Mark Sullivan dedicated his life to his love, Denise Chapman, his Labrador retrievers and the land.
A surveyor and environmentalist, he knew the woods better than his own backyard. He walked daily, trekking to the nearby cornfield and crossing the same train tracks on his four-mile route with his Labradors, Piper and Emma Lea, and his partner of 28 years, Chapman.
He’d trained his dogs, each under 2 years old, to halt at the sound of a train whistle. Decades ago, he’d lost one of his first Labradors to a train on a walk near the shoreline, so he had tried to prepare them for the risk.
On Nov. 14, while out on a walk, the labs started to cross the tracks when a train whistle blew. They knew that sound meant to stop, so they did. Right on the tracks.
Sullivan, 61, died when a train struck him as he reached to pull his dogs to safety, not far from his home on the Quinebaug River in Lisbon.
His 18-month-old chocolate lab, Emma Lea, was also killed by the train.
Piper, a 16-month-old black lab, survived with severe injuries. She was rushed in an ambulance to the Pieper Memorial Veterinary Hospital in Middletown, where her medical bills have already surpassed $17,000. Chapman now faces a daunting financial burden in the midst of her grief.
For two weeks, Piper has been receiving round-the-clock medical care to treat her wounds and help her recover from deep lacerations to her rear, a severed tail and a severed paw. Her tail was fully amputated, leaving not even a nub to wag when she gets excited over visits from Chapman. Parts of her paw had to be removed, too.
Faced with the loss of her life partner and dog and forced to leave Piper at the hospital, Chapman has been slowly adjusting to her new reality.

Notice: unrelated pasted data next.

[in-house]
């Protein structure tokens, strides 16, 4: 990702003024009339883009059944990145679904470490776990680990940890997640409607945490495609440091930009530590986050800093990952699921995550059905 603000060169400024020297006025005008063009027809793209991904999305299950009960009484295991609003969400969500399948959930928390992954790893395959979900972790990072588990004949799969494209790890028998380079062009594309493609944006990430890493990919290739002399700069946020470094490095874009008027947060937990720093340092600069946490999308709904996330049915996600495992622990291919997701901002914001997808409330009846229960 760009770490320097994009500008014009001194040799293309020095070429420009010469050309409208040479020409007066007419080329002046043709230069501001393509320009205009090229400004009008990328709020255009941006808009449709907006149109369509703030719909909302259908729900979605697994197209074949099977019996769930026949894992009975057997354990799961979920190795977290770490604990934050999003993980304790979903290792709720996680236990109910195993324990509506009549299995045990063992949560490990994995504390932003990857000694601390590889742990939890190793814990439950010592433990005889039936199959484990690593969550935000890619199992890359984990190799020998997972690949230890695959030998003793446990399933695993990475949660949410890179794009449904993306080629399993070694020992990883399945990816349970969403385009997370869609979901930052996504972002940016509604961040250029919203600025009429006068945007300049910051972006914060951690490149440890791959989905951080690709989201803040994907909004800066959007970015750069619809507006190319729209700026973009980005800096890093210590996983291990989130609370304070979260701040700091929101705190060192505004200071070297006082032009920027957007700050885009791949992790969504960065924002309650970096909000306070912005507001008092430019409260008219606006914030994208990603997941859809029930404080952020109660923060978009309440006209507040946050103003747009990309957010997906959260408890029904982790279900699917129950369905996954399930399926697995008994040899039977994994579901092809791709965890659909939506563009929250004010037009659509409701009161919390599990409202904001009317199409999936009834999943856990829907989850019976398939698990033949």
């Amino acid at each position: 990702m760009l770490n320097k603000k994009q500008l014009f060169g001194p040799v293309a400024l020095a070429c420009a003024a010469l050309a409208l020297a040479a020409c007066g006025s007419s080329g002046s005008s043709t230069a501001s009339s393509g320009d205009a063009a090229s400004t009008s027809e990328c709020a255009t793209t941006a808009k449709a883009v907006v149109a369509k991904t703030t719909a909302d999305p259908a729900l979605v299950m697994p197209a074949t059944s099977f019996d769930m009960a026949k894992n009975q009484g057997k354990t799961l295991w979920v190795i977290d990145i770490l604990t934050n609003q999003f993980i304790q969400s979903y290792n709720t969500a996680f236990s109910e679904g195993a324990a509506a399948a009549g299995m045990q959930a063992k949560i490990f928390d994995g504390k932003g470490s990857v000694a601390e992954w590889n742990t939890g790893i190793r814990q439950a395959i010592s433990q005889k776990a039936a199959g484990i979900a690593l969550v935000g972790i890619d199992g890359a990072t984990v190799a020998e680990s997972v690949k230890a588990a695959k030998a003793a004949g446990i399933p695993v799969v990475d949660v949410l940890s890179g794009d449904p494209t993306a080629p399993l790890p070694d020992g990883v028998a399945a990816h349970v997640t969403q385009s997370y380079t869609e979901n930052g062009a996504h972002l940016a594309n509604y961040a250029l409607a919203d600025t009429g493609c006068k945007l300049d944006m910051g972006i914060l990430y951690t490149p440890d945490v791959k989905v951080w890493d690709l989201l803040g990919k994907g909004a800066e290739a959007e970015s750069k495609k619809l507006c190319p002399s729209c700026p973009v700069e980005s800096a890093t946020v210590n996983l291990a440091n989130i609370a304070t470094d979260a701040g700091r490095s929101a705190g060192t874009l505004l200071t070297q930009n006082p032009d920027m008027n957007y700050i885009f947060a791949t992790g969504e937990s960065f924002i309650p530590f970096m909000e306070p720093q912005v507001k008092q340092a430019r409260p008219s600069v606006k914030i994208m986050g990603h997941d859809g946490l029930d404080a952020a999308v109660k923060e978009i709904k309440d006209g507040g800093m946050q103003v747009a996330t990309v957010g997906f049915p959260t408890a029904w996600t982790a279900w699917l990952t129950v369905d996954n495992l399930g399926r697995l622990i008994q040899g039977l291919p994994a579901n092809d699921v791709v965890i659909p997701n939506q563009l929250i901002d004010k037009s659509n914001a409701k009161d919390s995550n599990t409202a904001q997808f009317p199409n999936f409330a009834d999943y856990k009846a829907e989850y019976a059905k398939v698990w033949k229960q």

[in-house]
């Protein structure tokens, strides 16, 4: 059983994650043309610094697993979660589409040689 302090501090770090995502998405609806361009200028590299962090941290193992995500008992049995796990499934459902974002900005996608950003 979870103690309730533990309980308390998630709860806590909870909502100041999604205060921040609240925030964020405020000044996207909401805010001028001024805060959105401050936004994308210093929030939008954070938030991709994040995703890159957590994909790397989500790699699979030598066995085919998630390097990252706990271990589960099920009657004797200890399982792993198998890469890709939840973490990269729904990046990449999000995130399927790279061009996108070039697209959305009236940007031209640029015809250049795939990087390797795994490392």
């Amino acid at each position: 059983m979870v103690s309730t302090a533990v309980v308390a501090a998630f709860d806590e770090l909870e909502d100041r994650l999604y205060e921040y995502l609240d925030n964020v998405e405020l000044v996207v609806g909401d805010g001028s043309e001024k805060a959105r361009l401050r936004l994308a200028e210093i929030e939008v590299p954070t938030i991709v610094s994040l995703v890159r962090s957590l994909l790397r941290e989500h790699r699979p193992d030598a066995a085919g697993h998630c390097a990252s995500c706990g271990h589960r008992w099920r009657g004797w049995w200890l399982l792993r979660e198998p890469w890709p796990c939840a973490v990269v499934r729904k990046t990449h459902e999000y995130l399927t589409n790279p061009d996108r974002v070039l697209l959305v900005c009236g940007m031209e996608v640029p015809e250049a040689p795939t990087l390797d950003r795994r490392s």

“Her whole life has been altered,” said Shaina Bogue of Norwich, who for decades has called Sullivan and Chapman her “unofficial adopted parents.”
“The house is very quiet now,” said Bogue. And so are the trails that Chapman still walks.
“It’s those moments when she’s alone and she’s on those walks that it sets in. They’re not here,” said Bogue.
To keep her comforted on the quiet nights until Piper comes home, neighbors have lent Chapman their own Labrador, Emmett, for company. She’s tried to keep up the daily dog walks, setting up a memorial for Emma Lea in their backyard and another for Sullivan by the train tracks where he died.
At his funeral last Saturday, Bogue delivered a tearful eulogy for the man she called dad, who her young son affectionately called “Papa.”
Nine months pregnant and due to give birth to her first daughter any day, Bogue said that Sullivan was the first man to show her what fatherhood meant and to set an example of what a marriage could be.
“He showed me that a man can be active and present in a child’s life,” said Bogue. “And he showed me that a man can love a woman unconditionally.”
Above all else, Bogue said Sullivan was faithful. Faithful to her, to Chapman, to his career, his community, and, of course, to his dogs.
“He was faithful to his animals up until his very last breath,” said Bogue.
He was humble and kind and humorous, she said. And, in the end, he was heroic.
“His compassion and love for animals was clear all the way up to the moment of his death — he died trying to save an animal. For him to think that a dog’s life was just as valuable as his own says so much,” said Bogue.